NASA Astrophysics Data System (ADS)

    Sun, Peng; Yu, Ge; Chen, Zhaozhang; Hu, Jianyu; Liu, Guangxing; Xu, Donghui

    2014-09-01

    Unbalanced inputs and outputs of material are the root cause of habitat degradation in Sansha Bay, Fujian Province, China. However, the cumulative pollution varies in different geographic locations and natural conditions in the enclosed bay. In this study, hydrodynamic conditions, sediment characteristics, and aquaculture methods were recognized as the underlying causes of spatial heterogeneity in the distribution of nitrogen and phosphorous pollutants, the two major controlling factors of habitat degradation in the bay area. In order to achieve the goal of balancing nutrient inputs and outputs in Sansha Bay, we developed a feasible and practical zone restoration strategy for reasonable adjustment and arrangement of aquaculture species and production scale in accordance with varying hydrodynamic conditions and sediment characteristics in six sub-bay areas (sub-systems). The proposed zone restoration strategy lays a solid foundation for habitat restoration and management in Sansha Bay.

  6. Comparative analysis of the modified enclosed energy metric for self-focusing holograms from digital lensless holographic microscopy.

    PubMed

    Trujillo, Carlos; Garcia-Sucerquia, Jorge

    2015-06-01

    A comparative analysis of the performance of the modified enclosed energy (MEE) method for self-focusing holograms recorded with digital lensless holographic microscopy is presented. Notwithstanding the MEE analysis previously published, no extended analysis of its performance has been reported. We have tested the MEE in terms of the minimum axial distance allowed between the set of reconstructed holograms to search for the focal plane and the elapsed time to obtain the focused image. These parameters have been compared with those for some of the already reported methods in the literature. The MEE achieves better results in terms of self-focusing quality but at a higher computational cost. Despite its longer processing time, the method remains within a time frame to be technologically attractive. Modeled and experimental holograms have been utilized in this work to perform the comparative study.

  7. A curve shortening flow rule for closed embedded plane curves with a prescribed rate of change in enclosed area

    PubMed Central

    Dallaston, Michael C.

    2016-01-01

    Motivated by a problem from fluid mechanics, we consider a generalization of the standard curve shortening flow problem for a closed embedded plane curve such that the area enclosed by the curve is forced to decrease at a prescribed rate. Using formal asymptotic and numerical techniques, we derive possible extinction shapes as the curve contracts to a point, dependent on the rate of decreasing area; we find there is a wider class of extinction shapes than for standard curve shortening, for which initially simple closed curves are always asymptotically circular. We also provide numerical evidence that self-intersection is possible for non-convex initial conditions, distinguishing between pinch-off and coalescence of the curve interior. PMID:26997898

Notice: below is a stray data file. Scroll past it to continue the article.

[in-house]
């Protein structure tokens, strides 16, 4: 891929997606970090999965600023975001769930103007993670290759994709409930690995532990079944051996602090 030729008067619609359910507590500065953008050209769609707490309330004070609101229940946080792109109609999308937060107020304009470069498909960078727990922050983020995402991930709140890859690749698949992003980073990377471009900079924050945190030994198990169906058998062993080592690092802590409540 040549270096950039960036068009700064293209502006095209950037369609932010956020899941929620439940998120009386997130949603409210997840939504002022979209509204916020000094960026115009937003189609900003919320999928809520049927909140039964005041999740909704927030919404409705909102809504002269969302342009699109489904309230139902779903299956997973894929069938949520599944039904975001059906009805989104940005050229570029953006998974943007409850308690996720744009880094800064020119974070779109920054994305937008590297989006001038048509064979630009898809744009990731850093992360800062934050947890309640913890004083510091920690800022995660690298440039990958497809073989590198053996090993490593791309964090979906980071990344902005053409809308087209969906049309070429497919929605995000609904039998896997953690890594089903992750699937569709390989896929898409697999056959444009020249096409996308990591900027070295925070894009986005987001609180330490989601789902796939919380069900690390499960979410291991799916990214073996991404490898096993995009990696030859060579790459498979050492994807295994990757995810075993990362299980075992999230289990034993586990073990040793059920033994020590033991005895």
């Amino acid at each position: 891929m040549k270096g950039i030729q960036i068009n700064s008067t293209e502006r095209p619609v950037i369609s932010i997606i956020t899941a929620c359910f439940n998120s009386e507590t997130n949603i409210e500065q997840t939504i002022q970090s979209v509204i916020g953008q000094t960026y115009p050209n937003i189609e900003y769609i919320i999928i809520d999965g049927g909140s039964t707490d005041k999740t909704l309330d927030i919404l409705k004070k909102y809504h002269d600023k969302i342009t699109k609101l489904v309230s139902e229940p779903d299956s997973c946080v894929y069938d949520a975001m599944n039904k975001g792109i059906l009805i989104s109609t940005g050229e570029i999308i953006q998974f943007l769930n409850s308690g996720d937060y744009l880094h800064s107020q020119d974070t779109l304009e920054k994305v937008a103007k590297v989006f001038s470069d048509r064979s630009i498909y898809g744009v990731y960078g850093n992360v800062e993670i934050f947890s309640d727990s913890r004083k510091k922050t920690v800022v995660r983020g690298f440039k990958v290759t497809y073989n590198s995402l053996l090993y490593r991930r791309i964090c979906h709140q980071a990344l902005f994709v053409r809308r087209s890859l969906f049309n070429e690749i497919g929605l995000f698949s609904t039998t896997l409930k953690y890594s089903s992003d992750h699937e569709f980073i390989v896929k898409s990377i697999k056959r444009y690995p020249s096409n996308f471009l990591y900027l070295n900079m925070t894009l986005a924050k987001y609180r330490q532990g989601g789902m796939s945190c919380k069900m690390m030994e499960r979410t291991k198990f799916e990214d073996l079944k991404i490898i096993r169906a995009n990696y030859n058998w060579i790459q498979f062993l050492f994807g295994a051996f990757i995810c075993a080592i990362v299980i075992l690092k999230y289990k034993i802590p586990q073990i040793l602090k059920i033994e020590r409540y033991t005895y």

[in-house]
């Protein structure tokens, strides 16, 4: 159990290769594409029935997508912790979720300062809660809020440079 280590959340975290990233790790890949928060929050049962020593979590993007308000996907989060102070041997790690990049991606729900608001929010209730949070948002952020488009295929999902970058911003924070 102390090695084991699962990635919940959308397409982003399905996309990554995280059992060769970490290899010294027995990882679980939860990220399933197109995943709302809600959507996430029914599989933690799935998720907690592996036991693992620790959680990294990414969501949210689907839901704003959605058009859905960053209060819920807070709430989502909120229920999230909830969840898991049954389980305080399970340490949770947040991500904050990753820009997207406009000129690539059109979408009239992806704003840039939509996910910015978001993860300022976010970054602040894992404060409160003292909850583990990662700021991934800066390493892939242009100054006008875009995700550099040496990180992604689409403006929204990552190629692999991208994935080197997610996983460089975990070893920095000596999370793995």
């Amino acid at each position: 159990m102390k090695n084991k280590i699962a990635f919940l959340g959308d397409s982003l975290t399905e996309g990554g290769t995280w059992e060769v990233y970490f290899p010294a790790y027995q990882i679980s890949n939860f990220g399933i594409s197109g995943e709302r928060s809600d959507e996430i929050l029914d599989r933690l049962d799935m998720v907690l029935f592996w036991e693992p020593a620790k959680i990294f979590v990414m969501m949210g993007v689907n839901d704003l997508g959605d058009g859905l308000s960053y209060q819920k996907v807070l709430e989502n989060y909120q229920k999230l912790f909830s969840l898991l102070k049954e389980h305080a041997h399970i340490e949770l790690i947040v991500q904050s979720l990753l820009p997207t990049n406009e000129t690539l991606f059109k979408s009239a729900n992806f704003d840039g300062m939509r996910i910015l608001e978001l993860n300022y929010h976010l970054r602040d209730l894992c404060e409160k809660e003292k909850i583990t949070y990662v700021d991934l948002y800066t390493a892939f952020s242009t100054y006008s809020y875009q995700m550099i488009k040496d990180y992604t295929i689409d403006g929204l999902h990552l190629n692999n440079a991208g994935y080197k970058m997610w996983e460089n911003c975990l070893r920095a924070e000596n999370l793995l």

8. A curve shortening flow rule for closed embedded plane curves with a prescribed rate of change in enclosed area.

    PubMed

    Dallaston, Michael C; McCue, Scott W

    2016-01-01

    Motivated by a problem from fluid mechanics, we consider a generalization of the standard curve shortening flow problem for a closed embedded plane curve such that the area enclosed by the curve is forced to decrease at a prescribed rate. Using formal asymptotic and numerical techniques, we derive possible extinction shapes as the curve contracts to a point, dependent on the rate of decreasing area; we find there is a wider class of extinction shapes than for standard curve shortening, for which initially simple closed curves are always asymptotically circular. We also provide numerical evidence that self-intersection is possible for non-convex initial conditions, distinguishing between pinch-off and coalescence of the curve interior.

  9. Orbit-averaged quantities, the classical Hellmann-Feynman theorem, and the magnetic flux enclosed by gyro-motion

    SciTech Connect

    Perkins, R. J. Bellan, P. M.

    2015-02-15

    Action integrals are often used to average a system over fast oscillations and obtain reduced dynamics. It is not surprising, then, that action integrals play a central role in the Hellmann-Feynman theorem of classical mechanics, which furnishes the values of certain quantities averaged over one period of rapid oscillation. This paper revisits the classical Hellmann-Feynman theorem, rederiving it in connection to an analogous theorem involving the time-averaged evolution of canonical coordinates. We then apply a modified version of the Hellmann-Feynman theorem to obtain a new result: the magnetic flux enclosed by one period of gyro-motion of a charged particle in a non-uniform magnetic field. These results further demonstrate the utility of the action integral in regards to obtaining orbit-averaged quantities and the usefulness of this formalism in characterizing charged particle motion.

  10. Results From the USML-2 Interface Configuration Experiment. Experiment 30

    NASA Technical Reports Server (NTRS)

    Concus, Paul; Finn, Robert; Weislogel, Mark

    1998-01-01